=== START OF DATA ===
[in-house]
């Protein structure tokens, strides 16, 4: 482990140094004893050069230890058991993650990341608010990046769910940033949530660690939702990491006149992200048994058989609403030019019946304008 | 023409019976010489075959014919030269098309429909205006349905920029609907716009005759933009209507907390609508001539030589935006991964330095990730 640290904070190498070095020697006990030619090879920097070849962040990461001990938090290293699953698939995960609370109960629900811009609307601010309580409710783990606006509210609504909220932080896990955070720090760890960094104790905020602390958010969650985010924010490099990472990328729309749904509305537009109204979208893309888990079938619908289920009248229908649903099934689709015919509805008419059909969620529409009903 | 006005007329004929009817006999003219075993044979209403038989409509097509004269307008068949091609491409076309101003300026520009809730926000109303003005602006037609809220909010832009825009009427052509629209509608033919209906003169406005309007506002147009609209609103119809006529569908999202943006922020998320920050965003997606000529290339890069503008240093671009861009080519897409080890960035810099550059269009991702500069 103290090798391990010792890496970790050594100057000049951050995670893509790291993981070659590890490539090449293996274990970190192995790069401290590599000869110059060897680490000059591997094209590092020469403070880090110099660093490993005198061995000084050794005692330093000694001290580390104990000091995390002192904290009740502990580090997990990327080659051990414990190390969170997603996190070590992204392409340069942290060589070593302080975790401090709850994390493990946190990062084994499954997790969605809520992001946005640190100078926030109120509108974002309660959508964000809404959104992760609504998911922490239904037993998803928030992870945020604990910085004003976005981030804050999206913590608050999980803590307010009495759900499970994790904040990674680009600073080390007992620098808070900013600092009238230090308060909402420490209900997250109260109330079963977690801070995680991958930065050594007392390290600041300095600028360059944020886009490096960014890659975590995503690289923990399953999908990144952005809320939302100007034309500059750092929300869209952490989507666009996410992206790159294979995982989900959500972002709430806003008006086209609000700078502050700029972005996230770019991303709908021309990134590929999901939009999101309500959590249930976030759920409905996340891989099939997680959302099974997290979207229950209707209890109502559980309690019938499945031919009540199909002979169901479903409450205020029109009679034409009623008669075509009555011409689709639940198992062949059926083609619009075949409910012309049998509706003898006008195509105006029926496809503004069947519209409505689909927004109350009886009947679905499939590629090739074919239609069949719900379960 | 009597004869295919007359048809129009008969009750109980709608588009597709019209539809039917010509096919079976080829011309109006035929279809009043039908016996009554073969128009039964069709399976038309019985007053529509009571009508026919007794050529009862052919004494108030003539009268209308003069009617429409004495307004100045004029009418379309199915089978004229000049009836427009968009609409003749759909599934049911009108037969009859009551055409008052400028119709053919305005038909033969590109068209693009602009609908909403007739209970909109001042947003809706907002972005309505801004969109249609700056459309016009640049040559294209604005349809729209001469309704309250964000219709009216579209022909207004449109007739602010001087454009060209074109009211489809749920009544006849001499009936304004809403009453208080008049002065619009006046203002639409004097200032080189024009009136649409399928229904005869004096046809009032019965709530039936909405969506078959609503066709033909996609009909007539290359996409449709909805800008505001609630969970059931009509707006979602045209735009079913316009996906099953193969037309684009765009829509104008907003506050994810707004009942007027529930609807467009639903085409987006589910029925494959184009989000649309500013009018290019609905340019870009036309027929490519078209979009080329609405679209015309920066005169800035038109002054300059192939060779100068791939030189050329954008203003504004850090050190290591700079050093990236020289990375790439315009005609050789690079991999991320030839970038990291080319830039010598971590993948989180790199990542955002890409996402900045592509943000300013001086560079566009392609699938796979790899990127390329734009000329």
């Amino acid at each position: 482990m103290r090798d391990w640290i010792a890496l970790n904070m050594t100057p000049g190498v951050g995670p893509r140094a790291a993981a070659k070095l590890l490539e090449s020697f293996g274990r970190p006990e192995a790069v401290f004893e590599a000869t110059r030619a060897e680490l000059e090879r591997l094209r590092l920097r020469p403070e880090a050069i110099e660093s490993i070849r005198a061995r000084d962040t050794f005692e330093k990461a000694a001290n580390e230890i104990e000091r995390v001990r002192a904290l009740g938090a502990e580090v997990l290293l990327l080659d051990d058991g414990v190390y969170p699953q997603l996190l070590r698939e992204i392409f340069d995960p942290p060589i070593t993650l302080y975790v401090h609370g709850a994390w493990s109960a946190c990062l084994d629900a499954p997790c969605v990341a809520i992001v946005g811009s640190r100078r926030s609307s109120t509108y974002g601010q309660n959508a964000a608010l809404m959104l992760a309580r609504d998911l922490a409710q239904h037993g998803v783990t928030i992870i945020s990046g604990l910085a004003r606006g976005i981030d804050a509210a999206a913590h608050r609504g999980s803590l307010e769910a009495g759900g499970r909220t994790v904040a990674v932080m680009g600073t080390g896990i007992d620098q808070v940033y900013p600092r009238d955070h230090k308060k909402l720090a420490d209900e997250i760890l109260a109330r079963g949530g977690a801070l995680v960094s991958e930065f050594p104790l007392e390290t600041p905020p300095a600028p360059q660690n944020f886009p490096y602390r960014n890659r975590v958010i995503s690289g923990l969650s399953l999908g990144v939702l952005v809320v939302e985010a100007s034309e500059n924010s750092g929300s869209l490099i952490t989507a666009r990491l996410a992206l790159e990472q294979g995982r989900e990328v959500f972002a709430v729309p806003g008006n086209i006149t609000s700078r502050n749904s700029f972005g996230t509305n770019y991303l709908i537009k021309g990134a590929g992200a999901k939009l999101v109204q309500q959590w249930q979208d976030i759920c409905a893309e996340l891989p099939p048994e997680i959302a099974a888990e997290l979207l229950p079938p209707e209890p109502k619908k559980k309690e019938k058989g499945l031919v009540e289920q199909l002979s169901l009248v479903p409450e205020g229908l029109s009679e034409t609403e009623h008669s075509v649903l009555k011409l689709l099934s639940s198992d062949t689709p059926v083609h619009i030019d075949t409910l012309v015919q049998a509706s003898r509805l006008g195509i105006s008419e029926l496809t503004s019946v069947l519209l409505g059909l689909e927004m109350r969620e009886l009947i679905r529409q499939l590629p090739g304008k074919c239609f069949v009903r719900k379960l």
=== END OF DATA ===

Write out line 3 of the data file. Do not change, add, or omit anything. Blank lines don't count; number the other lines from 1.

């Amino acid at each position: 482990m103290r090798d391990w640290i010792a890496l970790n904070m050594t100057p000049g190498v951050g995670p893509r140094a790291a993981a070659k070095l590890l490539e090449s020697f293996g274990r970190p006990e192995a790069v401290f004893e590599a000869t110059r030619a060897e680490l000059e090879r591997l094209r590092l920097r020469p403070e880090a050069i110099e660093s490993i070849r005198a061995r000084d962040t050794f005692e330093k990461a000694a001290n580390e230890i104990e000091r995390v001990r002192a904290l009740g938090a502990e580090v997990l290293l990327l080659d051990d058991g414990v190390y969170p699953q997603l996190l070590r698939e992204i392409f340069d995960p942290p060589i070593t993650l302080y975790v401090h609370g709850a994390w493990s109960a946190c990062l084994d629900a499954p997790c969605v990341a809520i992001v946005g811009s640190r100078r926030s609307s109120t509108y974002g601010q309660n959508a964000a608010l809404m959104l992760a309580r609504d998911l922490a409710q239904h037993g998803v783990t928030i992870i945020s990046g604990l910085a004003r606006g976005i981030d804050a509210a999206a913590h608050r609504g999980s803590l307010e769910a009495g759900g499970r909220t994790v904040a990674v932080m680009g600073t080390g896990i007992d620098q808070v940033y900013p600092r009238d955070h230090k308060k909402l720090a420490d209900e997250i760890l109260a109330r079963g949530g977690a801070l995680v960094s991958e930065f050594p104790l007392e390290t600041p905020p300095a600028p360059q660690n944020f886009p490096y602390r960014n890659r975590v958010i995503s690289g923990l969650s399953l999908g990144v939702l952005v809320v939302e985010a100007s034309e500059n924010s750092g929300s869209l490099i952490t989507a666009r990491l996410a992206l790159e990472q294979g995982r989900e990328v959500f972002a709430v729309p806003g008006n086209i006149t609000s700078r502050n749904s700029f972005g996230t509305n770019y991303l709908i537009k021309g990134a590929g992200a999901k939009l999101v109204q309500q959590w249930q979208d976030i759920c409905a893309e996340l891989p099939p048994e997680i959302a099974a888990e997290l979207l229950p079938p209707e209890p109502k619908k559980k309690e019938k058989g499945l031919v009540e289920q199909l002979s169901l009248v479903p409450e205020g229908l029109s009679e034409t609403e009623h008669s075509v649903l009555k011409l689709l099934s639940s198992d062949t689709p059926v083609h619009i030019d075949t409910l012309v015919q049998a509706s003898r509805l006008g195509i105006s008419e029926l496809t503004s019946v069947l519209l409505g059909l689909e927004m109350r969620e009886l009947i679905r529409q499939l590629p090739g304008k074919c239609f069949v009903r719900k379960l």